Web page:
first_imgAs the Major League Baseball season gets under way, the Federal Reserve has struck out twice with its last two rate moves, according to one economist who suggests if financial institutions raise their deposit rates the central bank will likely hold off on any further rate increases over next two years.Michael Moebs, economist and CEO at Moebs $ervices, contends the last two rate hikes were a mistake for the health of the economy, and believes at this point Fed rate reductions would be helpful. But Moebs also is predicting rates will hold fairly steady over the coming 12-24 months, and may even inch up.“If President Trump keeps putting pressure on Fed Chair (Jay) Powell there could be one or two decreases in 2019. It is obvious from the Moebs Interest Rate Study the Fed increased rates two times too much in 2018,” said Moebs. “Yet, if the Fed decreases rates it would be signaling it made a mistake. I do not think the Fed will admit it made a mistake.” ShareShareSharePrintMailGooglePinterestDiggRedditStumbleuponDeliciousBufferTumblr continue reading »last_img read more

Housing needs met without large-scale land

first_imgTo access this article REGISTER NOWWould you like print copies, app and digital replica access too? SUBSCRIBE for as little as £5 per week. Would you like to read more?Register for free to finish this article.Sign up now for the following benefits:Four FREE articles of your choice per monthBreaking news, comment and analysis from industry experts as it happensChoose from our portfolio of email newsletterslast_img

What you should know when buying off the plan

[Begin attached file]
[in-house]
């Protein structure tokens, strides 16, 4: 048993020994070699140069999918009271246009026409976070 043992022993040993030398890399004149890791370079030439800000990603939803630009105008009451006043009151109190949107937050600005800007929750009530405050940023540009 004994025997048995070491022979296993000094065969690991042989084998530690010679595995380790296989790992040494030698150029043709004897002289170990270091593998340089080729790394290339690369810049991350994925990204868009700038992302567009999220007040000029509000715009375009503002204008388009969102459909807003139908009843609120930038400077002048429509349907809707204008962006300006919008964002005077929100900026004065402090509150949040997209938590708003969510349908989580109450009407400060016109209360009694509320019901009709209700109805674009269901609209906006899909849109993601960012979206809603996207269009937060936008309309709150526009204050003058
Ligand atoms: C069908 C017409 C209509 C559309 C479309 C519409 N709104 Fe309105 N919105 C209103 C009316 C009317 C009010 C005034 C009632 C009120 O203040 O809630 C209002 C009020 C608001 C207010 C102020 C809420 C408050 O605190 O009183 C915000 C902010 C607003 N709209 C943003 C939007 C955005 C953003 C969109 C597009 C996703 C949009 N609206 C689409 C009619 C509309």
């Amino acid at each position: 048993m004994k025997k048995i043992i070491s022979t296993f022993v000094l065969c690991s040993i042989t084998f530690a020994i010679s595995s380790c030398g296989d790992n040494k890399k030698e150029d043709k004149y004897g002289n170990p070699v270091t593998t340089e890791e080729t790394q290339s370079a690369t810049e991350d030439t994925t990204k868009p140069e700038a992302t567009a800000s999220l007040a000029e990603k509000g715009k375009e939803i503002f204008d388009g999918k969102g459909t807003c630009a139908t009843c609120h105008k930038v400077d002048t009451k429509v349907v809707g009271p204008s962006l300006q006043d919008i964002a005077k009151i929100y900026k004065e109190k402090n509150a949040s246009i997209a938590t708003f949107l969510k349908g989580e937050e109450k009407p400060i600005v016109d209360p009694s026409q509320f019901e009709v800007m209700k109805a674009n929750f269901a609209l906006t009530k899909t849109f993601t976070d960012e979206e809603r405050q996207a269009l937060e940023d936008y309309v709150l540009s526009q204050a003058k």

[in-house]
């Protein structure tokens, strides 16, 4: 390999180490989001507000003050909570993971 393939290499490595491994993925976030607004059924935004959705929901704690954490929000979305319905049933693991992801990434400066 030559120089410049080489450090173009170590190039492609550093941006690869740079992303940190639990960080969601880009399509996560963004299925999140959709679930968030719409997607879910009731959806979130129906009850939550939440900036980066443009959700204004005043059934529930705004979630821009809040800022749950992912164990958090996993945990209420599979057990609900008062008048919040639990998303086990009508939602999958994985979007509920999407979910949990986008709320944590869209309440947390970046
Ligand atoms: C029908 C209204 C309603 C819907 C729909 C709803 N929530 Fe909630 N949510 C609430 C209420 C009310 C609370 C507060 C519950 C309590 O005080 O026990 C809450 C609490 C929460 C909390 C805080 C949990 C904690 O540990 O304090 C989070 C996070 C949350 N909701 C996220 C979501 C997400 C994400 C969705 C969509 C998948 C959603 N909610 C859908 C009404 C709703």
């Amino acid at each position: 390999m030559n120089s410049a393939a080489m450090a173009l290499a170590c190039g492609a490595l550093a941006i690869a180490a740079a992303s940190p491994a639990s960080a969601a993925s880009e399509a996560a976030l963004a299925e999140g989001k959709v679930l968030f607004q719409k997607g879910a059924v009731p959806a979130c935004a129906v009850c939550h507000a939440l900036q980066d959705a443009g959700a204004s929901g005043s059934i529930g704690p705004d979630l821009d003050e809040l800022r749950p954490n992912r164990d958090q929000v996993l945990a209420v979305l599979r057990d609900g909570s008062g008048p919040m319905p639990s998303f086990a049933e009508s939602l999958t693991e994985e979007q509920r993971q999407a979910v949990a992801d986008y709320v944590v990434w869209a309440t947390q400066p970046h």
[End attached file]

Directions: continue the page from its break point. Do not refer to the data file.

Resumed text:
first_imgLike any property purchase, attention to detail is essential. Before you sign a contract, seek independent legal and financial advice. A solicitor or conveyancer will support you throughout the process and carry out the settlement on your behalf. Having your finance ready makes it easier when you find the right block. Make sure your approval is still current when it is time to settle. MORE NEWS: Reno offers fresh look There are several advantages that arise from buying off the plan.BUYING a block of land off the plan’ to build your dream home in a new community can be an exciting and life-changing experience.Purchasing off the plan simply means you’re buying a block that is either still under construction or where work has not yet commenced.Although it will be some time until you can move in your new home, there are several advantages that arise from buying off the plan. How long will I have to wait for the block to be completed? Get pre-approval for finance It may not be possible to get all the way to your block if it’s in a construction zone. However, ask a sales professional to take you as close as possible, and to show you similar blocks and completed homes in other stages. Get a feel for the block Ensure your contact details are kept up to date How do I know what sort of design I can place on the block? What expert advice should I seek when buying the block?center_img Can I see the block? “The lead time involved in buying off the plan also allows more time to work on the finer details of your home design and get everything organised with your chosen builder.”Mr Laner said there were five questions customers commonly asked when buying land off the plan: The draft plan of the subdivision will give you an indication of the size, shape and orientation of your home site. Buying off the plan means the variety of blocks is greater as you have first choice when a new stage of land is released. Do I have to pay the full amount for the block upfront? More from news02:37International architect Desmond Brooks selling luxury beach villa14 hours ago02:37Gold Coast property: Sovereign Islands mega mansion hits market with $16m price tag2 days agoYou will only need to pay a deposit (which is a small proportion of the purchase price) on signing a contract, with the balance of the cost not payable until settlement. Typically, this can take anywhere from three months to 18 months, depending on which Stockland community you are purchasing in and which land stage within that community. Buying off the plan means you are buying a block at today’s prices regardless of when it is completed.David Laner, acting Queensland general manager for residential communities at Stockland, said off-the-plan buyers had the opportunity to save a little extra money before their block settled.“This could be especially helpful for first home buyers as only a deposit is required until the block has been completed,” Mr Laner said.“Another advantage is that you are buying a block at today’s prices regardless of when it is completed. MORE NEWS: Making the most of Coastal living TOP TIPS WHEN BUYING OFF THE PLAN: When you know the unique features of your block, ask to walk a completed block of a similar size so that you can get a feel for what you are buying. Settlement will generally take place 14 days after you are notified that the block has been officially registered. Keep informed about the progress of construction, remembering that wet weather can sometimes cause delays.last_img read more